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But I don't dance...
September 21, 2010 - Scott Muska
"Baby, I don't dance, it's not that I can't, there's a pistol in my pants."
This is something I used to jokingly say to friends and significant others in high school when I was presented with an opportunity to dance. It's an Eminem lyric, and every time I used it the "I don't dance, it's not that I can't" part was true, but there was never a pistol in my pants, because I'm a pacifist. (I've actually only shot a gun once in my life, and that was earlier this year in a controlled environment. I never really needed to, because I learned how to grocery shop at a young age and don't like to wake up early, so I never got into hunting.) Usually, people would be so shocked that I had the gall to use an Eminem lyric in casual conversation that the entire dancing question was completely forgotten. So, it worked.
With so much important stuff going on, it was just never a priority for me.
I tried to fight this feeling (like REO Speedwagon front man Kevin Cronin), but it didn't go away. When my Mom tried to convince me to take ballroom dance lessons a couple months before prom, I declined. She was pretty persistent, and I eventually had to compromise with her. I said I'd learn before I got married. I thought I was playing a pretty good joke on her, because there's always been a pretty good chance that I wouldn't get married. (In fact, a girl I used to date told me recently that I can't commit to a pair of socks in the morning. I was amazed that she would use such an analogy, because I very rarely wear socks anymore. I'm sockless right now, actually.) I gave it a shot last fall by taking ballroom dance class for kinesiology credits at Penn State, probably so I could talk about how much money it cost to learn how to dance in an overheated gymnasium, which was probably somewhere in the area of John Travolta's initial salary for starring in Grease. But I dropped it after two weeks because of the embarrassment I felt at having the sweatiest hands in the world and an inability to remember any of the salsa moves we were learning.
It turns out I was wrong.
According to pretty much every female I spoke with on the matter when I was trying to write this - including my mother, who revealed to me that my own Dad hasn't ever been one to cut a rug - it wasn't so much that they were looking for some guy to come out on a dance floor in a tuxedo and sweep them off their feet. They were looking for a guy who didn't care what he looked like, that had confidence and would come out and move around and not care what people thought about him.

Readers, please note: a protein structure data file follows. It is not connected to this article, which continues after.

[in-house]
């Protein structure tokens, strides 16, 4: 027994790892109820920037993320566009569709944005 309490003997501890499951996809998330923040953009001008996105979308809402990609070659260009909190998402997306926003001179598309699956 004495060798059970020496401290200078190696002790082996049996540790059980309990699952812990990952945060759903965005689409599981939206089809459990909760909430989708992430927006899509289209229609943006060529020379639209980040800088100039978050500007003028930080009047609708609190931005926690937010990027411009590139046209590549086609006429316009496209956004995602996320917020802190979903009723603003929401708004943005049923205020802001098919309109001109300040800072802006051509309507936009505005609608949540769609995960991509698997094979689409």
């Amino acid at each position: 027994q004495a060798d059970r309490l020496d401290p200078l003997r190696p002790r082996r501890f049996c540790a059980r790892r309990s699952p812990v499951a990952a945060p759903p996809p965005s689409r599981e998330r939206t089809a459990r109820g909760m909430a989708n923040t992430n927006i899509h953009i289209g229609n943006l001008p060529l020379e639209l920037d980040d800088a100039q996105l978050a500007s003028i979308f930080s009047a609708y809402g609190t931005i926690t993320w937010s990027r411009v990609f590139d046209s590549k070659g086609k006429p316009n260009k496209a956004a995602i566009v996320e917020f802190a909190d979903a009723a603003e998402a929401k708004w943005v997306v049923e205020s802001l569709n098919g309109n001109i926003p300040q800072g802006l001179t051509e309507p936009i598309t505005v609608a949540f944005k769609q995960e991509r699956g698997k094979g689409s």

Of course a few of them also said it was a turn-on if a guy knew how to lead a girl through a traditional ballroom-style dance, especially on their wedding day, which I can concede is very understandable.
I'm not sure how I didn't know this in the first place, because it seems pretty obvious. Especially when I think of the only other prom experience I've ever had. It was two years after I graduated, when I attended my little brother's prom as a chauffeur/chaperone (long story). He had taken a couple dance lessons, and had taught himself some moves using Michael Jackson videos posted on YouTube in preparation for his big day.
Ryan, who is usually a pretty socially inverted dude, was out on the floor beasting it the entire night, without any visible signs of feeling awkward. The kid couldn't do the foxtrot if you offered him a check, but he was only one step away from yelping out "hee-hee" and waving around a white-gloved hand. And he was the man of the evening. Everybody loved that this quiet kid was out on the floor essentially auditioning for Step Up 2: The Streets. It was inspiring.
On the way home, he told me that prom had been "one of the greatest nights of his life." I don't think I'd seen him as excited before or since unless the Pittsburgh Penguins were involved.
So I guess what I've learned is you can't sweat the technique, that you just have to quit worrying about it and throw yourself out there. I guess the only reason I ever felt such awkwardness was because I'm conceited and think people would actually care what I looked like when I was dancing, and that's generally not the case at all.
I plan to quit worrying and give dancing a shot the next opportunity I have. As luck would have it, I'm going to a wedding reception this weekend where I can put my new non-awkward resolve to the test. We'll see how that goes.
And for now, I'm not going to worry about learning to dance the right way. I'll just stick with my original plan: I'll learn to dance before I get married.
I figure once I get to a point where I have the relationship part right, it'll make more sense to actually get the dancing right.
I should've been worried about getting a better haircut instead of what I thought I'd look like while dancing.